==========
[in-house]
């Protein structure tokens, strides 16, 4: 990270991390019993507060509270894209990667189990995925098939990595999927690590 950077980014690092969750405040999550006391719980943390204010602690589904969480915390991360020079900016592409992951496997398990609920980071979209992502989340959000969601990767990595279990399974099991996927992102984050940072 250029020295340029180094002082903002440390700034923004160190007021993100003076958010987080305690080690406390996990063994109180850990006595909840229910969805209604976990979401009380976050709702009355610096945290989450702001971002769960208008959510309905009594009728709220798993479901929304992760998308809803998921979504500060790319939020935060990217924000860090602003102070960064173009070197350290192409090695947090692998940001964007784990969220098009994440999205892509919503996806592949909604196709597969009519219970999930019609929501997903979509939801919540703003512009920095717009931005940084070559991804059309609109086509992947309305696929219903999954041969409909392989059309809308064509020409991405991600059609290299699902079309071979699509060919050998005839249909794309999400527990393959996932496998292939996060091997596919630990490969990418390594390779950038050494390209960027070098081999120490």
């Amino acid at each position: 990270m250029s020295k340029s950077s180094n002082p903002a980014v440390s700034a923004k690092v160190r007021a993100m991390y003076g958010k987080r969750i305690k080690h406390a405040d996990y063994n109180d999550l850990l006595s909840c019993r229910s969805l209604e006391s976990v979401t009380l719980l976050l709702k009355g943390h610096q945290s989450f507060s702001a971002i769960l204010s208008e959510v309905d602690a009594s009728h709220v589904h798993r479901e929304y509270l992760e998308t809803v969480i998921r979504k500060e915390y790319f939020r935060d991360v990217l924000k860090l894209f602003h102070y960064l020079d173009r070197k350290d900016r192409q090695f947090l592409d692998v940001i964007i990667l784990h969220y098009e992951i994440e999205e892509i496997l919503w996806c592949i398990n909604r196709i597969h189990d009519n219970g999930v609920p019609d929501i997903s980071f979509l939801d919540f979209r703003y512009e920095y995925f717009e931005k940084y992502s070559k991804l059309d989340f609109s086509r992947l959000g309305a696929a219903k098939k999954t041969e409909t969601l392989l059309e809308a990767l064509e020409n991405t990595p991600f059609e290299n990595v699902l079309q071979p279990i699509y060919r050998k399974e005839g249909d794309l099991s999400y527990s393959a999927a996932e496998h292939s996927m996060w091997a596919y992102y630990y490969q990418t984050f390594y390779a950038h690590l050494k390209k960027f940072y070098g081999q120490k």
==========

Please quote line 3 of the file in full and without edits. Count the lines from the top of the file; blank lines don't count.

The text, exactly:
């Amino acid at each position: 990270m250029s020295k340029s950077s180094n002082p903002a980014v440390s700034a923004k690092v160190r007021a993100m991390y003076g958010k987080r969750i305690k080690h406390a405040d996990y063994n109180d999550l850990l006595s909840c019993r229910s969805l209604e006391s976990v979401t009380l719980l976050l709702k009355g943390h610096q945290s989450f507060s702001a971002i769960l204010s208008e959510v309905d602690a009594s009728h709220v589904h798993r479901e929304y509270l992760e998308t809803v969480i998921r979504k500060e915390y790319f939020r935060d991360v990217l924000k860090l894209f602003h102070y960064l020079d173009r070197k350290d900016r192409q090695f947090l592409d692998v940001i964007i990667l784990h969220y098009e992951i994440e999205e892509i496997l919503w996806c592949i398990n909604r196709i597969h189990d009519n219970g999930v609920p019609d929501i997903s980071f979509l939801d919540f979209r703003y512009e920095y995925f717009e931005k940084y992502s070559k991804l059309d989340f609109s086509r992947l959000g309305a696929a219903k098939k999954t041969e409909t969601l392989l059309e809308a990767l064509e020409n991405t990595p991600f059609e290299n990595v699902l079309q071979p279990i699509y060919r050998k399974e005839g249909d794309l099991s999400y527990s393959a999927a996932e496998h292939s996927m996060w091997a596919y992102y630990y490969q990418t984050f390594y390779a950038h690590l050494k390209k960027f940072y070098g081999q120490k």